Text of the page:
David Barsamian in Conversations with Edward W. Said, "Culture and Imperialism" (Jan 1993)

  • David Barsamian: I think you might also be underestimating your own position. I remember when you came to Boulder in 1990 and you were astonished that your talk was being picketed and people were handing out leaflets denouncing you. You are a significant figure, and you will attract this kind of attention.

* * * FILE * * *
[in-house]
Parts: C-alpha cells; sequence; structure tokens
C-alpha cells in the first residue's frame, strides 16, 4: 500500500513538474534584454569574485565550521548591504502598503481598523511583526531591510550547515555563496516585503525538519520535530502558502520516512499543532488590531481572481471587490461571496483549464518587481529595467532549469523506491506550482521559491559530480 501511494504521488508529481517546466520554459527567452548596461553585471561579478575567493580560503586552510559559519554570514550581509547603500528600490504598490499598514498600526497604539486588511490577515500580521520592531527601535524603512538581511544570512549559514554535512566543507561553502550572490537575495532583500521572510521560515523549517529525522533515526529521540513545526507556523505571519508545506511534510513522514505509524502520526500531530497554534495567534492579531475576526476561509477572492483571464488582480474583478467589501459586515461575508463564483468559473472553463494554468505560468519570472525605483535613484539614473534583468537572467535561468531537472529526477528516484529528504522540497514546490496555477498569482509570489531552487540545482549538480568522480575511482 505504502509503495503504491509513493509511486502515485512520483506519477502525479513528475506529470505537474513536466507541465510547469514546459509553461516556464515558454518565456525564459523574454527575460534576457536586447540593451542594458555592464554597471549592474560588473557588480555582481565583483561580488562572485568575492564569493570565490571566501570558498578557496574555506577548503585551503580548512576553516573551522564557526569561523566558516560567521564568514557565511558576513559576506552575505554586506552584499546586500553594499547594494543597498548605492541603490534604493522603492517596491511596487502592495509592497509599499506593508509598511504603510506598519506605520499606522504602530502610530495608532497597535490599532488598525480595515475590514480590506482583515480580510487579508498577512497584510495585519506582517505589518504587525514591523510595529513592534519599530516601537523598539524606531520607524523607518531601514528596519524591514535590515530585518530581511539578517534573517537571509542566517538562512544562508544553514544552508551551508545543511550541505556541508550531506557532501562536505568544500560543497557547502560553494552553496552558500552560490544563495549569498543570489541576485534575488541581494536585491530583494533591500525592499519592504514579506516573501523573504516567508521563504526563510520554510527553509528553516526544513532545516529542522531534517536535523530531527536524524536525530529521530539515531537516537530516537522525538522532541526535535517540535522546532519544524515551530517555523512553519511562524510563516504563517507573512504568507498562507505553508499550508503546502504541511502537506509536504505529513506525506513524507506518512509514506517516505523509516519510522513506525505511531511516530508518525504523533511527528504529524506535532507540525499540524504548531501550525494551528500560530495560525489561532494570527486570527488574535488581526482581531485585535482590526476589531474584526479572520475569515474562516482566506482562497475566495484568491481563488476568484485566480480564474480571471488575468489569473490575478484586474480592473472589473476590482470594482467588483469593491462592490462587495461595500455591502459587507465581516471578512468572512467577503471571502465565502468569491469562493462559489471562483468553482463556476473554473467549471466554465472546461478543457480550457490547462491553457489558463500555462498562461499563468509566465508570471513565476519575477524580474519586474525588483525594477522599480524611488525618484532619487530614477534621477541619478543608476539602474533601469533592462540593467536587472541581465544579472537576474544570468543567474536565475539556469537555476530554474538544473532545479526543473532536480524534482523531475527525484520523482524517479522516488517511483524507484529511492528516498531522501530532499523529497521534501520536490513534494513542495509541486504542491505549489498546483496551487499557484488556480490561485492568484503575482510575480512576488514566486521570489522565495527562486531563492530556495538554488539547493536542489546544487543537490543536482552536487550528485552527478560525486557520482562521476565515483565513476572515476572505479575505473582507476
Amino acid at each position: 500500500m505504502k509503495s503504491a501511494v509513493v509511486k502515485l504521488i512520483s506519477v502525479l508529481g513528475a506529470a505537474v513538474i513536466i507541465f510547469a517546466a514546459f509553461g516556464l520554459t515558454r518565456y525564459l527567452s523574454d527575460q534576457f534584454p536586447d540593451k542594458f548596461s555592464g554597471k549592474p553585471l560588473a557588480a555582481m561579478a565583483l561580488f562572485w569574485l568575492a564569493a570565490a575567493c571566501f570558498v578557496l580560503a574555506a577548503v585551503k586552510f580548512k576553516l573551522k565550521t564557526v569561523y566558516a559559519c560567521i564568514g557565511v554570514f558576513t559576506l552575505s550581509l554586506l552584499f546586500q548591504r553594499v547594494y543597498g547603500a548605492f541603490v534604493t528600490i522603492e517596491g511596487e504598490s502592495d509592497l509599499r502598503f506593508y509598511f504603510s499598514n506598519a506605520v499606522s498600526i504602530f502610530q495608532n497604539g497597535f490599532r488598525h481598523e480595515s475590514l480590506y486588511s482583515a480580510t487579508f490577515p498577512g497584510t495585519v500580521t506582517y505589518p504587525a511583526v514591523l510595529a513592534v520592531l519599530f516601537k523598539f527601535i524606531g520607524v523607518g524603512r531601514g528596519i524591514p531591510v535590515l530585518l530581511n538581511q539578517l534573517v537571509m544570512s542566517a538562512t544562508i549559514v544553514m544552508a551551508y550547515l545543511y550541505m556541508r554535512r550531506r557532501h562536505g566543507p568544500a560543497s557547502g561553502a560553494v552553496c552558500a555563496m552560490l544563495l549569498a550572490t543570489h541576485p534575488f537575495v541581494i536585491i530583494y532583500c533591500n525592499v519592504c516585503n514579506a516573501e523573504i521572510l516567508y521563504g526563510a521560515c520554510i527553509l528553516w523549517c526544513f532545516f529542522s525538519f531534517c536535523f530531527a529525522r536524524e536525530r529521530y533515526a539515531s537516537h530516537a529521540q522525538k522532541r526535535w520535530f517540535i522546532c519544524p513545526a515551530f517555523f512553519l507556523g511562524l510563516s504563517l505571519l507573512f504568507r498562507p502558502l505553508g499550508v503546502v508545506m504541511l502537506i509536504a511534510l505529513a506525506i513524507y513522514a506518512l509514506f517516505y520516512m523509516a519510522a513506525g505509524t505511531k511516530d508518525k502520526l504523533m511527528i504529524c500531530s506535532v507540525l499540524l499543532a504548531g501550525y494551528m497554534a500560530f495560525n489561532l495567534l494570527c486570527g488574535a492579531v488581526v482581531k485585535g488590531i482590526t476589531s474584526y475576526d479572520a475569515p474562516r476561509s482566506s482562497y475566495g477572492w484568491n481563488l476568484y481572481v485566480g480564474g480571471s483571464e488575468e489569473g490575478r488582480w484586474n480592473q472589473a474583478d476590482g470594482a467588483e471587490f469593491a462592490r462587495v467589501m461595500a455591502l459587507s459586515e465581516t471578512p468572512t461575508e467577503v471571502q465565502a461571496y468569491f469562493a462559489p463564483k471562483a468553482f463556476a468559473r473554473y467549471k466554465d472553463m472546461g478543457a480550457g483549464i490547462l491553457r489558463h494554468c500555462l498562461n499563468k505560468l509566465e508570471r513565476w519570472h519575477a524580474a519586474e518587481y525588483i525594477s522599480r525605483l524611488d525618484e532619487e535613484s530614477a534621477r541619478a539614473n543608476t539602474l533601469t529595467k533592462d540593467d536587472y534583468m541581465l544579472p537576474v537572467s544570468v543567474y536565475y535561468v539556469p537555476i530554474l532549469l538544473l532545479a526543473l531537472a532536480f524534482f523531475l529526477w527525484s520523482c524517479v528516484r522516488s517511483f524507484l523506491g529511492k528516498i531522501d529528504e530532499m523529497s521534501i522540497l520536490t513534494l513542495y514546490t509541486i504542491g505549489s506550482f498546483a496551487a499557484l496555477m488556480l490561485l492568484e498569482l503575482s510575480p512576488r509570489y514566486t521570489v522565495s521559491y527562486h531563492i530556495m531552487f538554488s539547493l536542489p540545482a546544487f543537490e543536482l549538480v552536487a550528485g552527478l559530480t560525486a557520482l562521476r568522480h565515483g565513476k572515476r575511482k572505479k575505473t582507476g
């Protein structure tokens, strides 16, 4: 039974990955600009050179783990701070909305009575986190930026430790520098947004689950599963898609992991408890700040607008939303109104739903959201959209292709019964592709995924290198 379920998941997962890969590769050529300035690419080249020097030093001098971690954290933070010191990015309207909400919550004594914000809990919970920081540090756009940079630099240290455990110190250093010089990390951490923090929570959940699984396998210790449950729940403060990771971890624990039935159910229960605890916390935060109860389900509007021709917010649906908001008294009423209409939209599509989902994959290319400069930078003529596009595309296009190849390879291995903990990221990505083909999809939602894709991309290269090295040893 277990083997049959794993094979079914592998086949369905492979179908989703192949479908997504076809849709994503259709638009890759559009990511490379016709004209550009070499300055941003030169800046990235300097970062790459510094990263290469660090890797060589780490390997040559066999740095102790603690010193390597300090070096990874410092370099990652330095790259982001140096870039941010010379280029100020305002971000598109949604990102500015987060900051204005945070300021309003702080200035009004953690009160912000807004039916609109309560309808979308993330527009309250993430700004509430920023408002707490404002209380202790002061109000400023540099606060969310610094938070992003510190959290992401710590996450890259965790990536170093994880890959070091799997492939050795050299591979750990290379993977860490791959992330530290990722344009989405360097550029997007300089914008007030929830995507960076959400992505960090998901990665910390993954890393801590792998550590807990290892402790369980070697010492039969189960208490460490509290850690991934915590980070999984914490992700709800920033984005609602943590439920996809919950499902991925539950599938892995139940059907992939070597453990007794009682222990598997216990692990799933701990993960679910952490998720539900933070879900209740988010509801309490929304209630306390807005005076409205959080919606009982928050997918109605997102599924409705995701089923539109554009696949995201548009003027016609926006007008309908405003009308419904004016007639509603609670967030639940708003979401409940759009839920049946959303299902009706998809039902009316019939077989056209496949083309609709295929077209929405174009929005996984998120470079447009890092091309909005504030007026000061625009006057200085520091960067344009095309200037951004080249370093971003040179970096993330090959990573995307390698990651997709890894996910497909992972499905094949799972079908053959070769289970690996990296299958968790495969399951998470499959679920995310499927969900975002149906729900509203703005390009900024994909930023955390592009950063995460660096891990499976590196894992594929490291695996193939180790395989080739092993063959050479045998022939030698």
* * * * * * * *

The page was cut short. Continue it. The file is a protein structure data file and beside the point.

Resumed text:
• Edward W. Said: But even so, it strikes me as inhumane and intolerant. If Muslims did this, as they have done, for example, to Salman Rushdie, there's a chorus of protest saying, you cannot prevent somebody from speaking. But this continues against Palestinians. There are constant attempts to silence, to vilify, to blackmail, to make life miserable for anybody who dares speak out. I find that absolutely appalling. Especially since a lot of the time it's accompanied by moralistic piety about the necessity to remember the horrors of the past and the Jewish experience, with which i completely agree. But if you dare say something about an attendant holocaust, perhaps not a holocaust but a catastrophe - we call it the nakba, catastrophe - that occurred for us as a result of the Holocaust, the destruction of Palestine, that's not permitted. And the violence and the anger and the poison that is spewed out is terrifying.